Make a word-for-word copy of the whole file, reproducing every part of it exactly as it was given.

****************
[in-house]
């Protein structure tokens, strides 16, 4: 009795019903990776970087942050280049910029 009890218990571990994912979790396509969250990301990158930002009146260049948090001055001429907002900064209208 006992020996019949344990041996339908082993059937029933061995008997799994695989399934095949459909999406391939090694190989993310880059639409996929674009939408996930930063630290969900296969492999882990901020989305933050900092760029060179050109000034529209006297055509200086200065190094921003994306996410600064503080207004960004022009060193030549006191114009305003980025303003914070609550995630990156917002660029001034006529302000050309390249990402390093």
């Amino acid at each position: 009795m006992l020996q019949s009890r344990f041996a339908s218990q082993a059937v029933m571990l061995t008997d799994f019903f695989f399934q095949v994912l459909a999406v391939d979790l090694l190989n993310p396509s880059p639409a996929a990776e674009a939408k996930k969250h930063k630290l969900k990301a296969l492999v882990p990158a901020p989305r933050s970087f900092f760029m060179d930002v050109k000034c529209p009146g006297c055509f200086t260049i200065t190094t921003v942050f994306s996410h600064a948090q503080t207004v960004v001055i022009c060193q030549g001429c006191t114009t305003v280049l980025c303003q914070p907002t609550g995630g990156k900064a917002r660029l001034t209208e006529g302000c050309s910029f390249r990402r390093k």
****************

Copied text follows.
[in-house]
């Protein structure tokens, strides 16, 4: 009795019903990776970087942050280049910029 009890218990571990994912979790396509969250990301990158930002009146260049948090001055001429907002900064209208 006992020996019949344990041996339908082993059937029933061995008997799994695989399934095949459909999406391939090694190989993310880059639409996929674009939408996930930063630290969900296969492999882990901020989305933050900092760029060179050109000034529209006297055509200086200065190094921003994306996410600064503080207004960004022009060193030549006191114009305003980025303003914070609550995630990156917002660029001034006529302000050309390249990402390093």
């Amino acid at each position: 009795m006992l020996q019949s009890r344990f041996a339908s218990q082993a059937v029933m571990l061995t008997d799994f019903f695989f399934q095949v994912l459909a999406v391939d979790l090694l190989n993310p396509s880059p639409a996929a990776e674009a939408k996930k969250h930063k630290l969900k990301a296969l492999v882990p990158a901020p989305r933050s970087f900092f760029m060179d930002v050109k000034c529209p009146g006297c055509f200086t260049i200065t190094t921003v942050f994306s996410h600064a948090q503080t207004v960004v001055i022009c060193q030549g001429c006191t114009t305003v280049l980025c303003q914070p907002t609550g995630g990156k900064a917002r660029l001034t209208e006529g302000c050309s910029f390249r990402r390093k």